- First, if you do not have to work long hours, don’t do it. Build your lifestyle around the means you have working a standard 40 hours a week, and don’t stretch yourself beyond. This may mean learning to budget better. It may mean cooking at home more often, or putting more miles on your vehicle. In simplest terms though, it means learning to value your life and health a little more, and value having stuff, or what others think, a little less. To put it very bluntly, is that pretty new car worth a few years of your life? I doubt it.
- After that, if for some reason you have no choice but to work those long hours, you need to be aware of the risks, and take steps to help offset them. Exercise, make healthy eating choices. Try to get regular sleep. Practice meditation, yoga, Qigong, or some sort mindfulness activity. Get a massage, and if that doesn’t work on your budget, have the kids walk on your back. Sit by a tree, or play with your dog- both are proven to lower blood pressure!
- Avoid adding stress to your stress. Be aware that everything going on around you usually has nothing to do with you, and practice not letting it push your buttons. Someone cut you off in traffic? Your order took too long at Starbucks? So what. I guarantee that you have cut someone off, or made someone wait, without even being aware of it. None of it is intentional, so why get worked up and let it not only ruin your day, but also keep that adrenaline pumping.
- Take full advantage of your time away from work. Do something you love, something that gets you excited in a good way, for a few minutes every day. If you can’t manage it every day, then certainly for several hours on the weekend. It may be sitting on a porch swing with your grandchild, researching your family history, painting, gardening, fishing, or a hiking adventure. Only you know what you love, so do it. It will help balance your adrenaline and cortisol levels.
- In addition, use your vacation time, and relax! Don’t let your company talk you out of it, after all, it is YOUR health we are talking about. Get away. Lay on a beach. Learn something that makes you ponder what it all means. Walk somewhere that people have been walking for thousands of years. See something so beautiful it makes you emotional. Let it all go, and be in the moment as you do these things.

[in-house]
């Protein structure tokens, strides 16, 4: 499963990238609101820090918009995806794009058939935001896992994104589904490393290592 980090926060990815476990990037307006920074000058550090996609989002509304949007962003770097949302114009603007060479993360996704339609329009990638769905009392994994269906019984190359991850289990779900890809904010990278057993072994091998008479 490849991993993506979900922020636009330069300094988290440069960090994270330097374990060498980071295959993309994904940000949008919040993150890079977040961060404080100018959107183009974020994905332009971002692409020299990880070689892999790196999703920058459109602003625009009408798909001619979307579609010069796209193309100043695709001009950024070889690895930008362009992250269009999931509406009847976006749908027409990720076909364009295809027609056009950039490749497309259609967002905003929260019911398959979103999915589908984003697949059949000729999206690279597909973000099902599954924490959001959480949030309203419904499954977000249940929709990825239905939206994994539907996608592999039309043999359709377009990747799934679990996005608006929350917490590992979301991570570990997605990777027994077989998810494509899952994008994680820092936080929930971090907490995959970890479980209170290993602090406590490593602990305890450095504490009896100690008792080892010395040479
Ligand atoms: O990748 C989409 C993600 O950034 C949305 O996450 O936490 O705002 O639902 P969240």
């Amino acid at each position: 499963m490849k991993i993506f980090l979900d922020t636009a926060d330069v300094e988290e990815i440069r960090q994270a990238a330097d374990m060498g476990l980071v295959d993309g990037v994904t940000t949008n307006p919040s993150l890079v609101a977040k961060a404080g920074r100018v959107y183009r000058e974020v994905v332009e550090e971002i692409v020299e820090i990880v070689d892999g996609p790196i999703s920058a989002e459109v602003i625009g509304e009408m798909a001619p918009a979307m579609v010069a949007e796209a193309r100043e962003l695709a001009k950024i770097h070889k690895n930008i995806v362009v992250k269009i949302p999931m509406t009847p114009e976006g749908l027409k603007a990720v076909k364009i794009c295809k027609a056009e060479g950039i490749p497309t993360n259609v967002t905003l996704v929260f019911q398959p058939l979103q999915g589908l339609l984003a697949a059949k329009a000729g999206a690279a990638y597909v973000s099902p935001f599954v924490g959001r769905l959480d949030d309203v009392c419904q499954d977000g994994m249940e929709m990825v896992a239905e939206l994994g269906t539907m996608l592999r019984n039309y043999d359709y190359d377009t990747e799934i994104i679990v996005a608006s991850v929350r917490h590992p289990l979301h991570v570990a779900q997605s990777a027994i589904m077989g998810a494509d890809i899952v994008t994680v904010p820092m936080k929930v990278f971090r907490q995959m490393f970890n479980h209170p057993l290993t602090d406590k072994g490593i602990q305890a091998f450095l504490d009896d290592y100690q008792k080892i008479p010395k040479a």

We will continue to share lots of places and stories about places where you can do these things. If your budget doesn’t take you to a beach on the ocean, we will help you find one closer to home, within your budget!
The free time to do what we want at our whim, that we all look forward to enjoying in our retirement, is not guaranteed. Our ruling principle at Gypsy With a Day Job is to make the most of the time we have now, just in case. Knowing that working long hours increases your risk of stroke and heart disease makes that all the more important.
But, it is also is a circular effect. Enjoying that time now, reduces the stress of the long hours. Taking full advantage of your time off now, makes it more likely that you will also have the time to enjoy in retirement!
It’s a win-win thing!
If you would like more information on the cited study at University College London, see: http://www.thelancet.com/pdfs/journals/lancet/-1.pdf/
For information on another, similar study at the University of Texas, Science Health Center, see: http://www.medicaldaily.com/more-sleep-heart-health/
If you are interested in our other posts about worklife balance, see the related posts below.
If you need inspiration for a relaxing getaway, that matches your budget, continue following us, because we will find them. In the meantime, check out these starter stories: